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Maloney hopes for brighter future in WV

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Running for governor twice taught Bill Maloney a few things.

And although he lost to Gov. Earl Ray Tomblin in both the 2011 special election and 2012 general election, Maloney is still optimistic about West Virginia's future.

Maloney and his wife, Sharon, have launched a think tank dubbed Center for a Brighter Future.

Maloney said the organization will work to study four issues and develop recommendations that will be presented to the West Virginia Legislature at the beginning of the 2014 session. And while think tanks aren't necessarily noted for their action, Maloney said he's not the type to sit aside and do nothing.

"One thing is we don't want to just do studies," Maloney said. "We want to get things done. (Board member) Pat (Esposito) and I are both results-oriented guys. Probably our biggest challenge politically will be getting these things done, but we're going to try our best and make it as simple as we can to get these things done."

The think tank will study energy issues, taxes, ethics and healthy lifestyles. Maloney said similar organizations have popped up in other states, and Center for a Brighter Future will study those best practices to determine what will work effectively in West Virginia.

"We want to have some things that are simple, that we know can get done," Maloney said.

And it's a bipartisan effort. Although Maloney ran for governor as a Republican, he didn't hesitate to team up with some Democrats to form this initiative. For example, Esposito is a lifelong Democrat from Logan County. U.S. Sen. Joe Manchin, D-W.Va., also has voiced his support.

Esposito said he thinks the initiative's goals appeal to everyone, no matter political affiliation or ideology.

"With Bill's leadership, you'll see people from all sectors and all walks wanting to participate," Esposito said.

One of the first issues the think tank will study is energy. Maloney noted the state's abundance of resources, from coal to natural gas, but the tax and regulatory climate means the state isn't taking full advantage of those resources. Esposito hopes to use his experience in the energy industry to improve the energy climate in the Mountain State. He was named in 2001 by Gov. Bob Wise to a task force looking at the state's energy future.

"You want to make it flexible enough and vibrant enough that you don't have to reinvent the wheel," Esposito said.

And that's the goal of the think tank: to adopt recommendations that can be implemented now or at any point in the future. Maloney said one challenge is that people tend to look at things in finite time periods — one year, five years or, for elected officials, four years.

"We want to come up with recommendations that can be implemented tomorrow but are resilient enough (to last)," Maloney said.

Maloney officially launched Center for a Brighter Future at an event May 29. It mirrors his 2012 campaign platform, Blueprint for a Brighter Future. But while the ideas have been established for some time, the think tank is just getting off the ground.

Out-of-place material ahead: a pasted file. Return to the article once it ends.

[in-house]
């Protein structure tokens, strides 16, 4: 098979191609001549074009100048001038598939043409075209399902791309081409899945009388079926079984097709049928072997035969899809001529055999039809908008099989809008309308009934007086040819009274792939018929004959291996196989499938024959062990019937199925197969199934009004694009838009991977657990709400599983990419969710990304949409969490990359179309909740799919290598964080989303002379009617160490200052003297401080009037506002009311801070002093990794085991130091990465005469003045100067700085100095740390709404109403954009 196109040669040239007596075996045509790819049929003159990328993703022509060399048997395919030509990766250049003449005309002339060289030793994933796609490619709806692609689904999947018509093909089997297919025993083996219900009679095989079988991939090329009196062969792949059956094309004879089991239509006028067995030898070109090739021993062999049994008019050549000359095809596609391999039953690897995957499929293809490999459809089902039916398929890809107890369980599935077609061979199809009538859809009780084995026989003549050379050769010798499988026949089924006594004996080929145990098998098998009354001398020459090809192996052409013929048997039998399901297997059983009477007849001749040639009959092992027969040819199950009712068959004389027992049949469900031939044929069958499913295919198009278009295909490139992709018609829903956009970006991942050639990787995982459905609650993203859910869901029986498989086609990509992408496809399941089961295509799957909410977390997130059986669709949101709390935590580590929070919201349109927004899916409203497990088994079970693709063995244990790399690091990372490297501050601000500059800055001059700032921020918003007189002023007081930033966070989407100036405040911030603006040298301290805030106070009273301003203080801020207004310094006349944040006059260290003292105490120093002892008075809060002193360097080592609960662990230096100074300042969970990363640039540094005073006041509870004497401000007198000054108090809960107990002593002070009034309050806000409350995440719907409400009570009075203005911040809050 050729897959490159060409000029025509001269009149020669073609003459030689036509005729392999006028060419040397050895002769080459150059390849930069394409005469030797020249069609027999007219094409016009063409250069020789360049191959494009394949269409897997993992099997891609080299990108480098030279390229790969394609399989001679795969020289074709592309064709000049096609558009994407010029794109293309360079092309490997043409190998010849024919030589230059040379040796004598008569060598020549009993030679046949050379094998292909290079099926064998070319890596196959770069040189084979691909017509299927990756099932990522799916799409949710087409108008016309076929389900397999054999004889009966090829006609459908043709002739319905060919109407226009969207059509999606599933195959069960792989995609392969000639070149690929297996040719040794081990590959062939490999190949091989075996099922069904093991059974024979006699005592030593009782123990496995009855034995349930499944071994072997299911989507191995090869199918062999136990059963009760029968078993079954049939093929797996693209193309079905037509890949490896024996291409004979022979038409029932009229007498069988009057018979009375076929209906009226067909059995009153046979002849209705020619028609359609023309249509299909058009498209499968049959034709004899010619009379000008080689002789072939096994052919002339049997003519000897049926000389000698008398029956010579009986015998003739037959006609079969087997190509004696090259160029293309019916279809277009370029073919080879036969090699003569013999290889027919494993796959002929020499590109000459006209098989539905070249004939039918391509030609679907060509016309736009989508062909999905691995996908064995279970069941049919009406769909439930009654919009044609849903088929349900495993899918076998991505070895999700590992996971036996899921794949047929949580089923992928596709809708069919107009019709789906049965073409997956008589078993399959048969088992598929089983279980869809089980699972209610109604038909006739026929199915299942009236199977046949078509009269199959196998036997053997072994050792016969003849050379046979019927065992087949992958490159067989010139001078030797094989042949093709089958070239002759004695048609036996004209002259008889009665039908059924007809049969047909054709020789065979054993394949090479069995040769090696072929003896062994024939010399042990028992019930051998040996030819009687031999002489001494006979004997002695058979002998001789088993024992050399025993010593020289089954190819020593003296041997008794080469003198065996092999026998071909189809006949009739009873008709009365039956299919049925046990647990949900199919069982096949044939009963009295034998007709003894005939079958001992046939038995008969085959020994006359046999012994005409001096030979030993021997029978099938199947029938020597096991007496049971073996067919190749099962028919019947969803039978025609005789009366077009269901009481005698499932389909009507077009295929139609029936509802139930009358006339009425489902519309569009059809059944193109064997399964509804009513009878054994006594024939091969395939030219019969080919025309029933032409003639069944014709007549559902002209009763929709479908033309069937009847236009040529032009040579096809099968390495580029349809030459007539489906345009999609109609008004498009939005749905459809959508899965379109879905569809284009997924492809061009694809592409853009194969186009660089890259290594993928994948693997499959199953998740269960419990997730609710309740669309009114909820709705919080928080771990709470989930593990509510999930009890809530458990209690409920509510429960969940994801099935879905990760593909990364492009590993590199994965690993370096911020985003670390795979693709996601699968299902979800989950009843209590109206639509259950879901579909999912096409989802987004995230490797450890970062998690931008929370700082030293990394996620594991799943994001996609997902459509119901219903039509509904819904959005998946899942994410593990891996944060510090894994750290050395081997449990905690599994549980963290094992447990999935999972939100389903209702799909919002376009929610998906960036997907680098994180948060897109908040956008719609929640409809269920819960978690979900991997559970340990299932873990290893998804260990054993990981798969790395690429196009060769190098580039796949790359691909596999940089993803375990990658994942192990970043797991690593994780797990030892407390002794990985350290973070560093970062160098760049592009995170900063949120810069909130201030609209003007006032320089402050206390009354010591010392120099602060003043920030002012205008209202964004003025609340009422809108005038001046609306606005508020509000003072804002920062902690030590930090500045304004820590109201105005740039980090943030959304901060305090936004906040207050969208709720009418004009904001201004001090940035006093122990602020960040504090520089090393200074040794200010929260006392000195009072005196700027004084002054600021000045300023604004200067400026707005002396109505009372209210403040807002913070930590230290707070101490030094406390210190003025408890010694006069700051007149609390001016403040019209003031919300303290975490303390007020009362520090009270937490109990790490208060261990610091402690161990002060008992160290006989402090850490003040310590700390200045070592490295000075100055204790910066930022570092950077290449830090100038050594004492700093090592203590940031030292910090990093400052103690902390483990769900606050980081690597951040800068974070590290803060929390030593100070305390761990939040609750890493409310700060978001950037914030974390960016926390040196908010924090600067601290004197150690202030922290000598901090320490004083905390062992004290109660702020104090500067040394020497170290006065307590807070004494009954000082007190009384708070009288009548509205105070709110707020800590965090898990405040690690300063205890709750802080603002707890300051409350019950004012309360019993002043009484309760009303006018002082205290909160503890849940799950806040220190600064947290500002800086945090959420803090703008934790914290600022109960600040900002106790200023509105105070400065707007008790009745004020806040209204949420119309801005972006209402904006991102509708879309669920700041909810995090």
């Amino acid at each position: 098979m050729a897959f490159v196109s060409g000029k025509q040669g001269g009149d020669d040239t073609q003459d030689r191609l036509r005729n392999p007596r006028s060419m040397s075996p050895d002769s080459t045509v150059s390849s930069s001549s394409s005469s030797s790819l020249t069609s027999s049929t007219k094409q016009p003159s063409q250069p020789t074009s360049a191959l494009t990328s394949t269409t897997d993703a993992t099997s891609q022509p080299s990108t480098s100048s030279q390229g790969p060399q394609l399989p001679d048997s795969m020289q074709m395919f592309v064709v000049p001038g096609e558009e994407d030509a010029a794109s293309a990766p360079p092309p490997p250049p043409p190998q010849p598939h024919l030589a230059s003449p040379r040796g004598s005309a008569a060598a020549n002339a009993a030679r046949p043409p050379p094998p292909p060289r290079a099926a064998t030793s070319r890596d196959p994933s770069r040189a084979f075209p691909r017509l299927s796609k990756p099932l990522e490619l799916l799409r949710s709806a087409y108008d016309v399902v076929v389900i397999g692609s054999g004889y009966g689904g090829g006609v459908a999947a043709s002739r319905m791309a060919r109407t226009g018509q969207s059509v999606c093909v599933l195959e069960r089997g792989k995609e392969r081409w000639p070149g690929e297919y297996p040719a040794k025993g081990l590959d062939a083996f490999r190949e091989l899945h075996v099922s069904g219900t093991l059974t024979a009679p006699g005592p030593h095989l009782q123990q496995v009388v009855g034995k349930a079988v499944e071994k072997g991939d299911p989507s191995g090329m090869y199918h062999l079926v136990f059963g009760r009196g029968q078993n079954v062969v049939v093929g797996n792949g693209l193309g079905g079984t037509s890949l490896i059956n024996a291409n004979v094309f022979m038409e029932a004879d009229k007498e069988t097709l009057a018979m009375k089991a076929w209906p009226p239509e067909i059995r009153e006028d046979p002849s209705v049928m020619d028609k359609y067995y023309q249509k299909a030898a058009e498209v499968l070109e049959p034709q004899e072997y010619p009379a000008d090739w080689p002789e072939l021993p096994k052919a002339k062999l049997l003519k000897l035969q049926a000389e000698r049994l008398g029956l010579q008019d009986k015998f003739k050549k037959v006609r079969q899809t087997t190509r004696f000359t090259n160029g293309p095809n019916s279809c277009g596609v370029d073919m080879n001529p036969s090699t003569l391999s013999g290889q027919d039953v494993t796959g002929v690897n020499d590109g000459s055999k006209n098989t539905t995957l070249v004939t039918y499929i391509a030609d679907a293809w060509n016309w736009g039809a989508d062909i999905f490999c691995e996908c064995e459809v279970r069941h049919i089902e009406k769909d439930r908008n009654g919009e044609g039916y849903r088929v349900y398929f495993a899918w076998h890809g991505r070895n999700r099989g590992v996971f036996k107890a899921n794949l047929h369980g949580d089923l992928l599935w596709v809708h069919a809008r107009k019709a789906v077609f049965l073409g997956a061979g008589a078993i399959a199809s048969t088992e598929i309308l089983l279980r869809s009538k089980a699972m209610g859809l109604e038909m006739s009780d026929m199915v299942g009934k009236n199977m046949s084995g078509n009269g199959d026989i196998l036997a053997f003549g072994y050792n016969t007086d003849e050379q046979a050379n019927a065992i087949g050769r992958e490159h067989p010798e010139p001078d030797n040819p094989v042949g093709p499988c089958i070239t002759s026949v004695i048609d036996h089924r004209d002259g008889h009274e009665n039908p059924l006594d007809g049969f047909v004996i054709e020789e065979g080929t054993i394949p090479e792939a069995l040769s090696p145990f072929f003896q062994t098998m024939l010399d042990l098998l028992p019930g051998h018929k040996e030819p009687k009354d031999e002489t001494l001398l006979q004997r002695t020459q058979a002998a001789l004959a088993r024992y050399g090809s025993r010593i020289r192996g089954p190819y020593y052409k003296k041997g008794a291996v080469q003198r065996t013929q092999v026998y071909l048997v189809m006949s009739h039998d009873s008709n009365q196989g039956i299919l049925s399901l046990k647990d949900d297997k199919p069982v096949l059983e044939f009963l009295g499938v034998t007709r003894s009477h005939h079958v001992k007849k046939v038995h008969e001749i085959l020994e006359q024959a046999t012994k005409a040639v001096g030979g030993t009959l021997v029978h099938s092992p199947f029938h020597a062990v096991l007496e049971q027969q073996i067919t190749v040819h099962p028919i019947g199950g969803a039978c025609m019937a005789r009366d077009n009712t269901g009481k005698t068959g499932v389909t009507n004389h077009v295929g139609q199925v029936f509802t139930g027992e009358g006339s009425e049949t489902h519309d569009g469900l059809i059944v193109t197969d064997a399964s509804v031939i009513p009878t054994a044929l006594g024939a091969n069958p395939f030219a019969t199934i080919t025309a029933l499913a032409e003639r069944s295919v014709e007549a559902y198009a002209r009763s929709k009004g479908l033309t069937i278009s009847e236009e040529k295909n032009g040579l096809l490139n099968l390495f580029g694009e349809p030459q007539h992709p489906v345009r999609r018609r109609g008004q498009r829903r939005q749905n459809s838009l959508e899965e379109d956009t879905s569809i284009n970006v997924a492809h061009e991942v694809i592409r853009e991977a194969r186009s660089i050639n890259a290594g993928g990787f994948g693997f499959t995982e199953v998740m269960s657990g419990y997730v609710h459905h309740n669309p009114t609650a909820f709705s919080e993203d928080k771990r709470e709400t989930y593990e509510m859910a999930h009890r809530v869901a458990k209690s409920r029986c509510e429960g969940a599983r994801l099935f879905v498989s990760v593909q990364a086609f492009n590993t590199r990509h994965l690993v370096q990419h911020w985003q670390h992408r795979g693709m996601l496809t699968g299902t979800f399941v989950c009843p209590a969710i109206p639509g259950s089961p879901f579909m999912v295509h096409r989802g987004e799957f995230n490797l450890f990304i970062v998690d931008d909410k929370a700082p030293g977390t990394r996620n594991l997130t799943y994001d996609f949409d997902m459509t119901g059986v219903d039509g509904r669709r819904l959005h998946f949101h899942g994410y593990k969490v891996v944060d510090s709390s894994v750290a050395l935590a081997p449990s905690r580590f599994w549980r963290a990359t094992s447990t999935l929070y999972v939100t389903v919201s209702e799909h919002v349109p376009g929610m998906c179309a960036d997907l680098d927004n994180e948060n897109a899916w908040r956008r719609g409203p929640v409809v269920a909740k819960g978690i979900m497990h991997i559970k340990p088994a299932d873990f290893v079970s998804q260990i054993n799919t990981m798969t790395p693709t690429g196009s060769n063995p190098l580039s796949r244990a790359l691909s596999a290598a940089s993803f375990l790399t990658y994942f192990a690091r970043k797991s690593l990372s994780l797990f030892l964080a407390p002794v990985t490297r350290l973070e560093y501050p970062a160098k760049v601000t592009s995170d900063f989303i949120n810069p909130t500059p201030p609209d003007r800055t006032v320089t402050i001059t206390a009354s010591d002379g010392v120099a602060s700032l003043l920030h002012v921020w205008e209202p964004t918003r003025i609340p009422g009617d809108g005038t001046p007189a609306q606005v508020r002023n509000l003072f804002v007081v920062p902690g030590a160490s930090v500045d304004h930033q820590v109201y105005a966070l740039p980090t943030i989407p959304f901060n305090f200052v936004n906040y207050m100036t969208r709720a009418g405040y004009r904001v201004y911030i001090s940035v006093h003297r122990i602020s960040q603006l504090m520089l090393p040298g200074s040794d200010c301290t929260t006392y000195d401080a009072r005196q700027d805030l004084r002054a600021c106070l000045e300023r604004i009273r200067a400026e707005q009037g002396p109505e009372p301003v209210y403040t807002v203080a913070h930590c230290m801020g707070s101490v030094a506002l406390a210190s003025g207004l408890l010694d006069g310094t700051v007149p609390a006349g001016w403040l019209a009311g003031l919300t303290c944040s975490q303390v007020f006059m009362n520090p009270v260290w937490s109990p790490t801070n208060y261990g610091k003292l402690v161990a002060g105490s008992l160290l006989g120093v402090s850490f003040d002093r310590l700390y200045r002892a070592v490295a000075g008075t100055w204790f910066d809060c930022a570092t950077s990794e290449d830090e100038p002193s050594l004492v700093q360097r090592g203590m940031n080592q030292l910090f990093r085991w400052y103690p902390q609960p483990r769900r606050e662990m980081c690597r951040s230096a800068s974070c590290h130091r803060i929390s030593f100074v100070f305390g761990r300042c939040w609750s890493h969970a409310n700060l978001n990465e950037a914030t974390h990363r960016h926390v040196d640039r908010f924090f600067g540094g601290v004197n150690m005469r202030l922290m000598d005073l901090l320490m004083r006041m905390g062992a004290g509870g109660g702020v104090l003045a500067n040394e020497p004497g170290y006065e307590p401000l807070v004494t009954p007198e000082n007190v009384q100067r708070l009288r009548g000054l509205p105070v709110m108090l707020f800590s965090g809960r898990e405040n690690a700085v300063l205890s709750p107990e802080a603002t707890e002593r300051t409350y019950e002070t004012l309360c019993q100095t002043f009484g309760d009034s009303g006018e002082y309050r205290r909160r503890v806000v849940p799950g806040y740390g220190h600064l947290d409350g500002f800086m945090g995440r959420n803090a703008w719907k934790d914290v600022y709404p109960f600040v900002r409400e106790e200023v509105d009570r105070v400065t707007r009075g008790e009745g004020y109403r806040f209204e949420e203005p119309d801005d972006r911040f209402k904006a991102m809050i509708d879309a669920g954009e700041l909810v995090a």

"For right now we don't have any paid staff," Maloney said. "I'm it, as far as volunteers. We have a little office in Morgantown set up."

Maloney said he hopes to use that strategic location to branch out and get other states involved. His goal is to make the think tank more regional, noting surrounding states have similar challenges.

"The initiatives and the opportunities don't stop at the border," Esposito said, adding he hopes states can work collaboratively to address and fix some of the issues.

As for his future in politics, Maloney said he's not thinking that far ahead. The next gubernatorial election is scheduled for 2016.

"I can't think that far ahead," Maloney said of the 2016 election. "I know people are supportive of me. I just cannot do it. I feel like the best use of my time is doing what I am with the center. Sharon and I can make a difference.

"If you live your life to make a difference, good things happen," he added. "We feel very good about what we're doing here right now."

But Maloney is using some of his experience and connections made on the campaign trail in building the think tank and developing ideas. Louisiana Gov. Bobby Jindal came to West Virginia during the 2012 election to support Maloney. The two discussed ethics reform possibilities based on a Louisiana State University study. While hiking with Kansas Gov. Sam Brownback, Maloney learned of that state's changes to its tax codes, which were brought about by a study done by Arthur Laffer, an economist in the Reagan administration. Laffer soon will conduct a similar study in West Virginia.
Esposito said he's excited about the possibilities and the center's future.

"I think with that leadership that Bill exhibits, he's approaching this differently, .. coming up with best practices … and getting both sides of the aisle ready to participate and move forward," Esposito said. "I'm excited about working with Bill."

For information on Center for a Brighter Future, visit, Twitter or Facebook.